The Tories’ price cap that was supposed to cut energy bills has led to price rises.
It couldn’t be clearer that democratic public ownership of the energy firms is urgently needed.
People across Britain have seen a combined £1.2 billion added to energy bills, new research has found. This is thanks to 42 price rises in the six months since the government's flagship price cap was supposed to end rip-off bills.
During the same period last year there were just 15 price rises and, despite wholesale gas and electricity prices falling, the average increase is higher than 2018, according to auto-switching business Look After My Bills.
So far in 2019 the average price rise is £110 compared with £75 last year, with many suppliers cashing in since the price cap was introduced in January, new data suggests.
Lily Green, head of research at Look After My Bills, said, “The sheer number and scale of price rises this year raises serious questions about the unintended consequences of the price cap.
“It's too early to tell but it's possible that in a perverse twist of fate—the price cap may have opened the door to price rises” she said.
"Too many suppliers are seeing the cap as a target and taking the opportunity to push prices up.
"What is particularly baffling is that wholesale energy costs are in fact going down. You would expect energy bills to do the same."
The Big Six suppliers—British Gas, Eon, Scottish Power, SSE, EDF and Npower—all increased prices but the worst offenders were smaller providers Ebico and Tonik, with average rises to bills of £162 and £144 respectively.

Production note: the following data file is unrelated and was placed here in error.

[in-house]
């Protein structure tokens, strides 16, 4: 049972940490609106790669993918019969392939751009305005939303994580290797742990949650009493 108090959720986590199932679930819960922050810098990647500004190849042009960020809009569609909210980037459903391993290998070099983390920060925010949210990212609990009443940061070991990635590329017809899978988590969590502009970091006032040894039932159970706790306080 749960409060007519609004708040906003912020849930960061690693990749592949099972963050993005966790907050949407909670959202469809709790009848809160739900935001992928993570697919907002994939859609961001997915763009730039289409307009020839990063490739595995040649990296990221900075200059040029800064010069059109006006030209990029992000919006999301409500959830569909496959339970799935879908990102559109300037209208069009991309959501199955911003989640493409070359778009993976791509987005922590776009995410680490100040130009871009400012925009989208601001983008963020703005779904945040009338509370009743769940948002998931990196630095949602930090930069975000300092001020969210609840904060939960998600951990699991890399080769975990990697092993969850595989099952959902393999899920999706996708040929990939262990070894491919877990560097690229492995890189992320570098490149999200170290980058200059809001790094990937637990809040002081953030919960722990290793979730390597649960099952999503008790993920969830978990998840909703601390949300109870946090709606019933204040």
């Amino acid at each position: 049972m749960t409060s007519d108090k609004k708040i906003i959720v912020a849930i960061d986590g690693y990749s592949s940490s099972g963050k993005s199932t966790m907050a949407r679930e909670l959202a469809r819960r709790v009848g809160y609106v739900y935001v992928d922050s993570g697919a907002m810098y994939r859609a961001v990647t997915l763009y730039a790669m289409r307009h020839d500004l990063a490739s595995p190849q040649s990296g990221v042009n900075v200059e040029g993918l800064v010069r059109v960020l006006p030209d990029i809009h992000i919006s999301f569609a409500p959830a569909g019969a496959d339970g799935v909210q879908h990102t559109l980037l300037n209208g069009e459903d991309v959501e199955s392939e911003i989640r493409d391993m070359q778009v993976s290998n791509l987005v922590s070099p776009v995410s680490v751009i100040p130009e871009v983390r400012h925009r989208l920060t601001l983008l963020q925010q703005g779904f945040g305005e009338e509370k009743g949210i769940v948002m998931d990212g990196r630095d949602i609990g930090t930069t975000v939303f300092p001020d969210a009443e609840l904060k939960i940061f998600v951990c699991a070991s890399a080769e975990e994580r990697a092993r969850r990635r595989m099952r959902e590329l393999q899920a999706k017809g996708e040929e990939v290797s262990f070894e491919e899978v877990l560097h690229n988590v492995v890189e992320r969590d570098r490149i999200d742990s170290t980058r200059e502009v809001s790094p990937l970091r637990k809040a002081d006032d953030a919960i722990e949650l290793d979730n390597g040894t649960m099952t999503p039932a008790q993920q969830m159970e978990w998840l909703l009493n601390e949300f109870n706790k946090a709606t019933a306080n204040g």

In January, the government's price cap was introduced which meant suppliers could only charge up to £1,137 for average usage in a typical home for customers on a standard variable tariff (SVT).
The cap was raised in April to £1,254 following increases in wholesale prices.
The Big Six announced they would raise their SVTs accordingly to the highest possible limit.
Shareholders in the entirety of the privatised rail, telecoms, energy, mail and water companies have grabbed over £40 billion since 2010.
That money could have gone into investment in these public services in order to expand and improve them or keep their charges down.
Around three-quarters of people back renationalising energy. Opinion polls show that public ownership is popular because it means services can be run for those who use them and work in them, not for profit.
And only a democratically-run and socially controlled energy system will make the huge changes needed to avoid climate chaos.